Gleanings from “Adam’s Ancestors”

I’ve been reading a book brought to my attention by Penman (you might want to add some thoughts of your own, if you’re around, P), called Adam’s Ancestors by David N Livingstone. It’s a history of the various theories about pre-adamic man since the idea was first suggested by Isaac La Peyrère in the 17th century, which if it seems esoteric, is. It was of interest to me in general because of modern attempts to retain a historical Adam in an evolutionary scheme, on which I thought it might cast some light.

In the event it has only minor relevance to that issue, and has served for me more like one of those books you buy on a whim at the railway station bookshop, teaching you stuff you’d never have thought to study deliberately. So I’m not suggesting you go out and buy it. But in fact, pre-adamism had a tangential influence on all kinds of different areas, and because the book’s focus is not on the mainstream, it gives a very good picture of the general intellectual climate of the relevant times, and particularly the nineteenth century.

What strikes me most overall is that, in relation to the interface between science and theology, the debate then was pretty much identical to the debate now. A large number of the contentious issues now were just as contentious then, and seem urgent only because we’ve forgotten they have been tossed around endlessly since Darwin, and even long before. Indeed, one can see in the writings of the protagonists then, and their opponents’ replies, exactly the same attitudes, both good and bad, that we encounter now.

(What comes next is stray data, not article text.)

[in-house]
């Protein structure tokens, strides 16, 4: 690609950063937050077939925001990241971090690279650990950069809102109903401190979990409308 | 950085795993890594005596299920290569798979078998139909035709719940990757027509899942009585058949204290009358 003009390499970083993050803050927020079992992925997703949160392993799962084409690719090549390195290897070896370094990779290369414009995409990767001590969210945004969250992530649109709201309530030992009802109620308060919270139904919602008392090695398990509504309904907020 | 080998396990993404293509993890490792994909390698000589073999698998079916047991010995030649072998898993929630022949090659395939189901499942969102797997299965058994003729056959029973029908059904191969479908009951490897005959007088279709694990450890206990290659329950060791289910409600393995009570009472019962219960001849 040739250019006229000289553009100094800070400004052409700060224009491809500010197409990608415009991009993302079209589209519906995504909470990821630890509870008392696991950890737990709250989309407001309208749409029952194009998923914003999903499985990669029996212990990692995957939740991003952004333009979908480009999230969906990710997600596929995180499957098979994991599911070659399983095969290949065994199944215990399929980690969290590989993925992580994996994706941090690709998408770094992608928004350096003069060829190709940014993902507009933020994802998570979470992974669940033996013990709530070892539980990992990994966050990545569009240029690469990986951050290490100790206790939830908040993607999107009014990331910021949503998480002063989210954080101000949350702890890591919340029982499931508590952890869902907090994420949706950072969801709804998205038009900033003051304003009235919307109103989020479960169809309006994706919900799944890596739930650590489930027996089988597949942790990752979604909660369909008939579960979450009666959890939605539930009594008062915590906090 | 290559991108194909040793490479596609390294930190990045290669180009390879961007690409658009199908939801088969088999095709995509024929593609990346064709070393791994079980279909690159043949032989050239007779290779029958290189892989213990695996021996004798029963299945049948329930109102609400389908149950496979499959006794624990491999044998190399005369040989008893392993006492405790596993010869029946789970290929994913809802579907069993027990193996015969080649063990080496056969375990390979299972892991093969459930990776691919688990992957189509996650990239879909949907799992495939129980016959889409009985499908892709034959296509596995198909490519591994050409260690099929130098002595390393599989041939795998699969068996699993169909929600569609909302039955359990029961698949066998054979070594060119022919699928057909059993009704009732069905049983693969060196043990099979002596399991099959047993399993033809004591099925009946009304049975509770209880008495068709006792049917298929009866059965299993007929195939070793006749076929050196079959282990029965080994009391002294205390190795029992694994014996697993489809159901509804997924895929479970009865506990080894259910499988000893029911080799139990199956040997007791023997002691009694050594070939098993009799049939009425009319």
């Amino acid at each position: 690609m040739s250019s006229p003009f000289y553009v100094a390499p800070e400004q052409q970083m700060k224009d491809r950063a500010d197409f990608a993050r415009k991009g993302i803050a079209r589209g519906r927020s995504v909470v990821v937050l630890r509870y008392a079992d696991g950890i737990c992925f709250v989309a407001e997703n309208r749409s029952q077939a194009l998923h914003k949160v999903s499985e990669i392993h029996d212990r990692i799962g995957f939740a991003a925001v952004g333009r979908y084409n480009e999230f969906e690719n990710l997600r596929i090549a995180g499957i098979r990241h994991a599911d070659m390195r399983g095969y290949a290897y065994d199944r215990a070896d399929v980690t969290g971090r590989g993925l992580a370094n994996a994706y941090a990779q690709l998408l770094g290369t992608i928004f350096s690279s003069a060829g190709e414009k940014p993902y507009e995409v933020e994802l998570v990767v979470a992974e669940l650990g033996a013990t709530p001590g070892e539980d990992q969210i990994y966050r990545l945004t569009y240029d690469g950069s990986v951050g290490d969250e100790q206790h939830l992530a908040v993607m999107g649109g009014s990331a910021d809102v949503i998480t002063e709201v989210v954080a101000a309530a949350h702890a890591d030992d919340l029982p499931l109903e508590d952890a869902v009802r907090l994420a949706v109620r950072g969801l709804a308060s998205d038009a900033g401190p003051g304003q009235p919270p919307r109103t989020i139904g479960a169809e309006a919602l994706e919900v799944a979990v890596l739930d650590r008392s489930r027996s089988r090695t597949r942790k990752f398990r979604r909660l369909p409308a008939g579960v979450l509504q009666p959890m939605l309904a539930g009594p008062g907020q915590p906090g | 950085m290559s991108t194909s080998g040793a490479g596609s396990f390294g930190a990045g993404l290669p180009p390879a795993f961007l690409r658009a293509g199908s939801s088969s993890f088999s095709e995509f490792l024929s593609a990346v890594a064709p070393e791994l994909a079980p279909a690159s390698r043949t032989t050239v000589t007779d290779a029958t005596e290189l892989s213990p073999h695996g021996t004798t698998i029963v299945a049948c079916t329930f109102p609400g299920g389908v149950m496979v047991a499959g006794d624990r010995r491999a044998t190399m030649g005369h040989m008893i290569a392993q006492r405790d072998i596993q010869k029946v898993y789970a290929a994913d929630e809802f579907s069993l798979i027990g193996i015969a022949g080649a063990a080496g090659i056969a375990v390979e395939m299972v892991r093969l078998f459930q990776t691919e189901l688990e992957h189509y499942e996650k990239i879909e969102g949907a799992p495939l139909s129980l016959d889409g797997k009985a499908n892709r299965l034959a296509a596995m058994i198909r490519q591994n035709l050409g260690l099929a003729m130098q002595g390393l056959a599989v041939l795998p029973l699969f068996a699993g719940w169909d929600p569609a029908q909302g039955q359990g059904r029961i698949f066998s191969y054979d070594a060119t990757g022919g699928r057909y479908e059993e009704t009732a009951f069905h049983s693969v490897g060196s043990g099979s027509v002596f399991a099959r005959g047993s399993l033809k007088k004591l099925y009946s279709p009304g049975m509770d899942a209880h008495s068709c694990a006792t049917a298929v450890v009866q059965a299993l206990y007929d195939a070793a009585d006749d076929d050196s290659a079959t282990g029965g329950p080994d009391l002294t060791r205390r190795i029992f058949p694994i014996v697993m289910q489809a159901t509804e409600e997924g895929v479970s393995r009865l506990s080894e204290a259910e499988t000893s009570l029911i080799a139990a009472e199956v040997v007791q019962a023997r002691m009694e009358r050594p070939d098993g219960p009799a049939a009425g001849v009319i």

Atheist scientists then were still accusing Christians of being obscurantist in the light of the firm findings of science just as much as the Jerry Coynes of this world do now – with the difference that with the benefit of hindsight we know that those firm findings have proved completely mistaken. Which raises the question of why we should have any more confidence in what is “firmly founded” now, other than a blind belief that then=bad, but now=good.

At the same time theologians were making both good and bad use of Scripture and science both, with the passage of time once more bringing both into relief. Time makes fools of all of us.

On the fringes – or even sometimes in the mainstream – were the completely kooky ideas that somehow, at the time, seemed persuasive to many people because of the prevalent worldview.

The net result of this is to confirm my suspicion that the tide of progress is often really just a recycling of confusion. People tell us that there is now a broad consensus on the science, and clear trends in theology, but close examination rather suggests a multiplicity of incompatible views, in varying combinations, both within and outside the academic community. This pot-pourri of ideas also shows that the modern meta-narrative of the world’s being turned upside-down and set in a new direction by Origin of Species is a convenient lie. At the time Darwin seems to have been just one voice, though an important one, in a whole swirl of conflicting ideas influencing society. Just like now, in fact.